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Mr.RC-Cam

Hack the Sony PS1 Color LCD Monitor

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The USA based Toys-R-Us is dumping the Sony PlayStation-One 5" Color LCD monitor. Regular price is $129, but the various stores have it for $35 to $49, depending on how lucky you get. The SKU is 711719401704.

You have to supply the A/V cables. It takes a camcorder style 1/8" 4-conductor A/V mini plug. The monitor comes with a 7.5VDC AC wall adapter. For field use you will need to build a 1A Vreg that converts your 12V field battery to 7.5VDC. A LM317 would be fine, but plan on a HUGE heat sink.

You can use the monitor on your wireless video Rx without any real modifications. It has good brightness, but for wireless AP use you will still need to add the usual shadow box to it to see the screen in strong sunlight.

However, it has a goofy assembly on the bottom that is designed to slip onto the Playstation game. I was not at all happy with it that way. So, I hacked it.

Here are the steps to remove the unneeded plastic parts and add your own custom A/V connectors. When you are done, it will look like this:

NOTE: This hack will void the warranty. It is very difficult and requires fine pitch soldering. DO NOT attempt this if you do not have extensive soldering experience. If any step is not clear to you then I suggest you close up the unit and forget you ever saw these instructions.

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The first thing to do is to remove the six screws from the face (see photo). Then remove the three screws on the base assembly (not shown). Once they are all out, you can pop the LCD's case apart.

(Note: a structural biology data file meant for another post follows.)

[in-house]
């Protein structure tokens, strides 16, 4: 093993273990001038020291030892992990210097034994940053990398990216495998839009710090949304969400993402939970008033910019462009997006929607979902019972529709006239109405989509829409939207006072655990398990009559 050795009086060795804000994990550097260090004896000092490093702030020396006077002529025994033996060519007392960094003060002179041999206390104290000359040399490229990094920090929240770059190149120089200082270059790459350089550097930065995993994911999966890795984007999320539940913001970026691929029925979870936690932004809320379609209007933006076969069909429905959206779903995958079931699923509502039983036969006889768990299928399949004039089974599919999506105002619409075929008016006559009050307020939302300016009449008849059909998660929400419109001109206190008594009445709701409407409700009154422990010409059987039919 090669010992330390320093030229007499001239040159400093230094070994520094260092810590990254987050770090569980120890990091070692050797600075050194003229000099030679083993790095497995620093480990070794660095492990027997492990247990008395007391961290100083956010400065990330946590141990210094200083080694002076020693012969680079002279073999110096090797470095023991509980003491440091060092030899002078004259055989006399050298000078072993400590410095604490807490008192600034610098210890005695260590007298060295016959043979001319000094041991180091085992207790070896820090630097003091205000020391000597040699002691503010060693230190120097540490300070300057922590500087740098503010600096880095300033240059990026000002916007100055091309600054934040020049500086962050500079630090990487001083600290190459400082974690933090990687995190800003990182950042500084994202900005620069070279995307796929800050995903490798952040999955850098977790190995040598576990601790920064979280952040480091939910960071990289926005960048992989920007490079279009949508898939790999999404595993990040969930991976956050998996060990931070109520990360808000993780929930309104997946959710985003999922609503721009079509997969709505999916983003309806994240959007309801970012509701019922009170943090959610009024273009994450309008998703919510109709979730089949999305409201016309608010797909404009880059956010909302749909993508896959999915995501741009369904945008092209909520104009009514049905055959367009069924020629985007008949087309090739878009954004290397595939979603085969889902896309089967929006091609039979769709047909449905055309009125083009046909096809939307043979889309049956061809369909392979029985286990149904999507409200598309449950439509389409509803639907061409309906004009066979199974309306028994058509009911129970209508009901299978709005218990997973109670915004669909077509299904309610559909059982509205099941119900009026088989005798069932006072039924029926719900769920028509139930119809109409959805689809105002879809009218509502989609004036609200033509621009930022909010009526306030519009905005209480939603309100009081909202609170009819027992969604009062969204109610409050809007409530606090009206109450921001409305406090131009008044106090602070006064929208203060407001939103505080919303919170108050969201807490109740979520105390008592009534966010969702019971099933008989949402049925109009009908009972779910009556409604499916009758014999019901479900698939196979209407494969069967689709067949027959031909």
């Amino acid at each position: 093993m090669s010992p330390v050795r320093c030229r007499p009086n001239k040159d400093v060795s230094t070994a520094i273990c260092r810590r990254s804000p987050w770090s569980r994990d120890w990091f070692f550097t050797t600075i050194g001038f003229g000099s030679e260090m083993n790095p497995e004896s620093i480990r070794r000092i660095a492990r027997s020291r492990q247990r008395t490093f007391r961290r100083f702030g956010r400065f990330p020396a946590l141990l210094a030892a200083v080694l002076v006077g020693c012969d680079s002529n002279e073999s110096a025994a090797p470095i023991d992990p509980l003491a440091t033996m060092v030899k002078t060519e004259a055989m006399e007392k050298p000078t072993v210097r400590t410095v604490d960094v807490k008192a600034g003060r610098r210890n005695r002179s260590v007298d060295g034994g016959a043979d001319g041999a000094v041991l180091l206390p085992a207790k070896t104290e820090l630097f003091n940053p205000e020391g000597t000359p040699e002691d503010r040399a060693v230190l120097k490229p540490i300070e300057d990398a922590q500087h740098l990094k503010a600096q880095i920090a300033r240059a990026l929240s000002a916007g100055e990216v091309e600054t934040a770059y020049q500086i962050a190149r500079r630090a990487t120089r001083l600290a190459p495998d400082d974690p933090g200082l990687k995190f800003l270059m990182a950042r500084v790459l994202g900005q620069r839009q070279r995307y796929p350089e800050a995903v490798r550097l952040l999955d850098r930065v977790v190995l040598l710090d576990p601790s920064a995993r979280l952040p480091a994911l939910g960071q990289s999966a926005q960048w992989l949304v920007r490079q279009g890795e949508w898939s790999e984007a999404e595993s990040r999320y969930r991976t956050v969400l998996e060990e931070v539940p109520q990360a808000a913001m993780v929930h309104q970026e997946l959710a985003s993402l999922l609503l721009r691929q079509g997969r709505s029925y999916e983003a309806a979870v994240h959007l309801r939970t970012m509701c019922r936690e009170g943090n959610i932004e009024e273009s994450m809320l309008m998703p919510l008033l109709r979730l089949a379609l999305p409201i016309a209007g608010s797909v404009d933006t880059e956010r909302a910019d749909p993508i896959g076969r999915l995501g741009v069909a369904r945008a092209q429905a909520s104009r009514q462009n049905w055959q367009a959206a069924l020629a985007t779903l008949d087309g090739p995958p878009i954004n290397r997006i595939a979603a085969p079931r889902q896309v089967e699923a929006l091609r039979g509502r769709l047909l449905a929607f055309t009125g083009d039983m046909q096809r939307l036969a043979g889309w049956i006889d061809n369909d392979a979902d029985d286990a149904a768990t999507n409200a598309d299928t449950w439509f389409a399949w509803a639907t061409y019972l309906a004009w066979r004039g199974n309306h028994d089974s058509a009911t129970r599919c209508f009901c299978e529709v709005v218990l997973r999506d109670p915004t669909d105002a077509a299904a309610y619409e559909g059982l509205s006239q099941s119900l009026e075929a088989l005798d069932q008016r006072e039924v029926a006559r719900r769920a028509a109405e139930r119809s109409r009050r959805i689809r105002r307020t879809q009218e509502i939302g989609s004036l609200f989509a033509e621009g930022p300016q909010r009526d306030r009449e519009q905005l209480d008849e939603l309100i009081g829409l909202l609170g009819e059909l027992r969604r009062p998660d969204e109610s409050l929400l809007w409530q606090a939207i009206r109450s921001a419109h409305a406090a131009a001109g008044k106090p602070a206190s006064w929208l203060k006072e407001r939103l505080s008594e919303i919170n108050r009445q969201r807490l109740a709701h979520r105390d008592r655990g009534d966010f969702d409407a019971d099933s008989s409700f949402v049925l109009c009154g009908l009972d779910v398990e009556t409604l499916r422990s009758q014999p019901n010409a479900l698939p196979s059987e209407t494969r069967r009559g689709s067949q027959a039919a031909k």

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Go ahead an unplug all the cables that connect the main PCB to the unwanted base assembly. We don't need them. Instead, custom connectors of your choice are added.

All of the wires that you will add are easily identified by the silkscreen references on the PCB and by reviewing the photo shown below.

A three wire cable is used for the stereo audio input. You can bridge left and right together if you only need mono audio (use a 2-wire cable). The PCB has tiny pads that are labeled "Audio_R" and "Audio_L," as shown in the photo. Audio ground is at the PCB's "GND1" pad (scratch some solder mask off if needed).

There are three tiny pads that must be connected (shorted) together with 30-AWG wire (or use a single strand of wire taken from 24-AWG stranded cable). The pads are labeled "HPL", "HPS," and "HPR." See the photo.

The Video wire is connected to "EXT_V" as shown. The Video gnd wire is connected to any free area near GND1 (scrape away solder mask as needed).

Lastly, the power input cable is added. The +7.5VDC goes to the input pin of Vreg "PU3" and Power Gnd is connected to PU3's heatsink. See photo. {Note: If you wish to use Sony's AC wall adapter then you can save the cost of a mating connector. Just desolder the DC input jack from the base assembly and reuse the jack.}

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The parts that you removed are shown below. Toss them back in the box. Maybe one day you will need them.

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The articulated metal hinges are still used. I fashioned a gray plastic base and used 4-40 screws to attach it. It looks and works great. The swivel action still works too.

Many thanks to the folks at eZone for pointing out this special deal at Toys-R-Us.

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I'm curious how you like the viewing characteristics of this monitor. I just read a few reviews and none were really that good to be honest.

http://www.amazon.com/gp/product/customer-...X5RRO2AG&s=toys

BTW, my local ToysRUs still has them at $99

Edited by tomapowa

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Currently I'm using mine on a security system. The video looks great to me.

BTW, the Intec monitor shown in your link is not same as the Sony TFT described here.

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